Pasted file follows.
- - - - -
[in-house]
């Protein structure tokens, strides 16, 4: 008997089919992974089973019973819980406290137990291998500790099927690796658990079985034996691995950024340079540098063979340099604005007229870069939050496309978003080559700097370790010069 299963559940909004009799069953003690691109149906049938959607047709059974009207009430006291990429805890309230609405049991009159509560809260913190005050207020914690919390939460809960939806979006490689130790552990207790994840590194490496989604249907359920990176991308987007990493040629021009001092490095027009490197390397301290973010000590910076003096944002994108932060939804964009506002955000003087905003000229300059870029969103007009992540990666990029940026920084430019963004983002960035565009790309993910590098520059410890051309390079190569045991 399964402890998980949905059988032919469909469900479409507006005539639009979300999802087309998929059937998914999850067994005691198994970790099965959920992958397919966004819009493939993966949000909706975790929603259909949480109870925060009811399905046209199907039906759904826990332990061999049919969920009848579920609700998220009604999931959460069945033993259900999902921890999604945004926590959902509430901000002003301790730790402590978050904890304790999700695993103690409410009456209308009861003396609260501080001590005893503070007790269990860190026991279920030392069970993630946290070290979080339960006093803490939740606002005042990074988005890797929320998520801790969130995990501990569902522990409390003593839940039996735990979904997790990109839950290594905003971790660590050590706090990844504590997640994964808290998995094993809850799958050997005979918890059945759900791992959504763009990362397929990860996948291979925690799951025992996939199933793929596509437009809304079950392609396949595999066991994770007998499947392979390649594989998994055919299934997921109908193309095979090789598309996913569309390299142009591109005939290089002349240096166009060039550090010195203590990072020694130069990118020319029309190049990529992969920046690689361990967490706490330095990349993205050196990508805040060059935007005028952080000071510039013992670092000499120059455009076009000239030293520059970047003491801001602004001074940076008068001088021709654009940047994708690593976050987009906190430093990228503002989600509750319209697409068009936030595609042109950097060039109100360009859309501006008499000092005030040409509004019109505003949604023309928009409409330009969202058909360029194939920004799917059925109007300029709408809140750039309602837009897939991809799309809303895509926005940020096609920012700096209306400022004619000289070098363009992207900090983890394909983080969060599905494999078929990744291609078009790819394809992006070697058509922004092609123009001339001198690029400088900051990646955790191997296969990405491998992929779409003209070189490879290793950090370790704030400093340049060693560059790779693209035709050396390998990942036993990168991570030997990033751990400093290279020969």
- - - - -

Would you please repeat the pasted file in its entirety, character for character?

[in-house]
């Protein structure tokens, strides 16, 4: 008997089919992974089973019973819980406290137990291998500790099927690796658990079985034996691995950024340079540098063979340099604005007229870069939050496309978003080559700097370790010069 299963559940909004009799069953003690691109149906049938959607047709059974009207009430006291990429805890309230609405049991009159509560809260913190005050207020914690919390939460809960939806979006490689130790552990207790994840590194490496989604249907359920990176991308987007990493040629021009001092490095027009490197390397301290973010000590910076003096944002994108932060939804964009506002955000003087905003000229300059870029969103007009992540990666990029940026920084430019963004983002960035565009790309993910590098520059410890051309390079190569045991 399964402890998980949905059988032919469909469900479409507006005539639009979300999802087309998929059937998914999850067994005691198994970790099965959920992958397919966004819009493939993966949000909706975790929603259909949480109870925060009811399905046209199907039906759904826990332990061999049919969920009848579920609700998220009604999931959460069945033993259900999902921890999604945004926590959902509430901000002003301790730790402590978050904890304790999700695993103690409410009456209308009861003396609260501080001590005893503070007790269990860190026991279920030392069970993630946290070290979080339960006093803490939740606002005042990074988005890797929320998520801790969130995990501990569902522990409390003593839940039996735990979904997790990109839950290594905003971790660590050590706090990844504590997640994964808290998995094993809850799958050997005979918890059945759900791992959504763009990362397929990860996948291979925690799951025992996939199933793929596509437009809304079950392609396949595999066991994770007998499947392979390649594989998994055919299934997921109908193309095979090789598309996913569309390299142009591109005939290089002349240096166009060039550090010195203590990072020694130069990118020319029309190049990529992969920046690689361990967490706490330095990349993205050196990508805040060059935007005028952080000071510039013992670092000499120059455009076009000239030293520059970047003491801001602004001074940076008068001088021709654009940047994708690593976050987009906190430093990228503002989600509750319209697409068009936030595609042109950097060039109100360009859309501006008499000092005030040409509004019109505003949604023309928009409409330009969202058909360029194939920004799917059925109007300029709408809140750039309602837009897939991809799309809303895509926005940020096609920012700096209306400022004619000289070098363009992207900090983890394909983080969060599905494999078929990744291609078009790819394809992006070697058509922004092609123009001339001198690029400088900051990646955790191997296969990405491998992929779409003209070189490879290793950090370790704030400093340049060693560059790779693209035709050396390998990942036993990168991570030997990033751990400093290279020969």